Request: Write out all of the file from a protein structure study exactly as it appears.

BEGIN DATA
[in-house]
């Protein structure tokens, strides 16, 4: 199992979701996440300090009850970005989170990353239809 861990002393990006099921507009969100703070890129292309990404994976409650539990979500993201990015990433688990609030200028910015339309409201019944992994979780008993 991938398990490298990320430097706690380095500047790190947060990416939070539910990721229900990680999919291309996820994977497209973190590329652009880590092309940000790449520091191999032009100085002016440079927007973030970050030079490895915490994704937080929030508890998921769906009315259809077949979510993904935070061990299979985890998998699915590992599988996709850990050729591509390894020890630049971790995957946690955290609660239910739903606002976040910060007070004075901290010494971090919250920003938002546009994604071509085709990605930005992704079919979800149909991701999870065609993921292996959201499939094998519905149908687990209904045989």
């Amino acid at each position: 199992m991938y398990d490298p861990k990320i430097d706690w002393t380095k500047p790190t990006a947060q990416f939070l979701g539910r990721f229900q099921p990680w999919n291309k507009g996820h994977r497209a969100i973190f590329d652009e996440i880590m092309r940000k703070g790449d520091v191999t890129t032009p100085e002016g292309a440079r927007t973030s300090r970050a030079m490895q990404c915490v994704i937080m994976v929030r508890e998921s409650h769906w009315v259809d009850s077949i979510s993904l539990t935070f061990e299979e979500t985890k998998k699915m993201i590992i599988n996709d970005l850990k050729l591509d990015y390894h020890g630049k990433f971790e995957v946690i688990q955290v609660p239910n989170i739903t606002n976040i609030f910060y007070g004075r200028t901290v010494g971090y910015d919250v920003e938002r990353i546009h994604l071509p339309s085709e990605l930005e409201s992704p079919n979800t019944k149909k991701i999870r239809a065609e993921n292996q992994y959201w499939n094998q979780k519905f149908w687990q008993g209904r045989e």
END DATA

[in-house]
């Protein structure tokens, strides 16, 4: 199992979701996440300090009850970005989170990353239809 861990002393990006099921507009969100703070890129292309990404994976409650539990979500993201990015990433688990609030200028910015339309409201019944992994979780008993 991938398990490298990320430097706690380095500047790190947060990416939070539910990721229900990680999919291309996820994977497209973190590329652009880590092309940000790449520091191999032009100085002016440079927007973030970050030079490895915490994704937080929030508890998921769906009315259809077949979510993904935070061990299979985890998998699915590992599988996709850990050729591509390894020890630049971790995957946690955290609660239910739903606002976040910060007070004075901290010494971090919250920003938002546009994604071509085709990605930005992704079919979800149909991701999870065609993921292996959201499939094998519905149908687990209904045989």
């Amino acid at each position: 199992m991938y398990d490298p861990k990320i430097d706690w002393t380095k500047p790190t990006a947060q990416f939070l979701g539910r990721f229900q099921p990680w999919n291309k507009g996820h994977r497209a969100i973190f590329d652009e996440i880590m092309r940000k703070g790449d520091v191999t890129t032009p100085e002016g292309a440079r927007t973030s300090r970050a030079m490895q990404c915490v994704i937080m994976v929030r508890e998921s409650h769906w009315v259809d009850s077949i979510s993904l539990t935070f061990e299979e979500t985890k998998k699915m993201i590992i599988n996709d970005l850990k050729l591509d990015y390894h020890g630049k990433f971790e995957v946690i688990q955290v609660p239910n989170i739903t606002n976040i609030f910060y007070g004075r200028t901290v010494g971090y910015d919250v920003e938002r990353i546009h994604l071509p339309s085709e990605l930005e409201s992704p079919n979800t019944k149909k991701i999870r239809a065609e993921n292996q992994y959201w499939n094998q979780k519905f149908w687990q008993g209904r045989e």